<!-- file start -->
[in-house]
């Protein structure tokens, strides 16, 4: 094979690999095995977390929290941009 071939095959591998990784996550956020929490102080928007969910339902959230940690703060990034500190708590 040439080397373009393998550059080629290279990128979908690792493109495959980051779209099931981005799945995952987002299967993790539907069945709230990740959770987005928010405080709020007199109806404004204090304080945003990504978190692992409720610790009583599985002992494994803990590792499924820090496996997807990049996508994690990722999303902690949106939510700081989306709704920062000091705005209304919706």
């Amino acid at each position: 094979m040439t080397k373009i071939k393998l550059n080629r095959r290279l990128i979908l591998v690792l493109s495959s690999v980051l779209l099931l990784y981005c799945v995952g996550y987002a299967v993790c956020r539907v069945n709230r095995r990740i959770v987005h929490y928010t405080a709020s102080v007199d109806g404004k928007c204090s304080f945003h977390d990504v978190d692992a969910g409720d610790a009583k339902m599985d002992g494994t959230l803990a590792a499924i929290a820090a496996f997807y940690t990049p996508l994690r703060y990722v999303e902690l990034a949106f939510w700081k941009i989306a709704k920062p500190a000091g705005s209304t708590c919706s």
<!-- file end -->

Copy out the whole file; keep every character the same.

[in-house]
């Protein structure tokens, strides 16, 4: 094979690999095995977390929290941009 071939095959591998990784996550956020929490102080928007969910339902959230940690703060990034500190708590 040439080397373009393998550059080629290279990128979908690792493109495959980051779209099931981005799945995952987002299967993790539907069945709230990740959770987005928010405080709020007199109806404004204090304080945003990504978190692992409720610790009583599985002992494994803990590792499924820090496996997807990049996508994690990722999303902690949106939510700081989306709704920062000091705005209304919706």
């Amino acid at each position: 094979m040439t080397k373009i071939k393998l550059n080629r095959r290279l990128i979908l591998v690792l493109s495959s690999v980051l779209l099931l990784y981005c799945v995952g996550y987002a299967v993790c956020r539907v069945n709230r095995r990740i959770v987005h929490y928010t405080a709020s102080v007199d109806g404004k928007c204090s304080f945003h977390d990504v978190d692992a969910g409720d610790a009583k339902m599985d002992g494994t959230l803990a590792a499924i929290a820090a496996f997807y940690t990049p996508l994690r703060y990722v999303e902690l990034a949106f939510w700081k941009i989306a709704k920062p500190a000091g705005s209304t708590c919706s």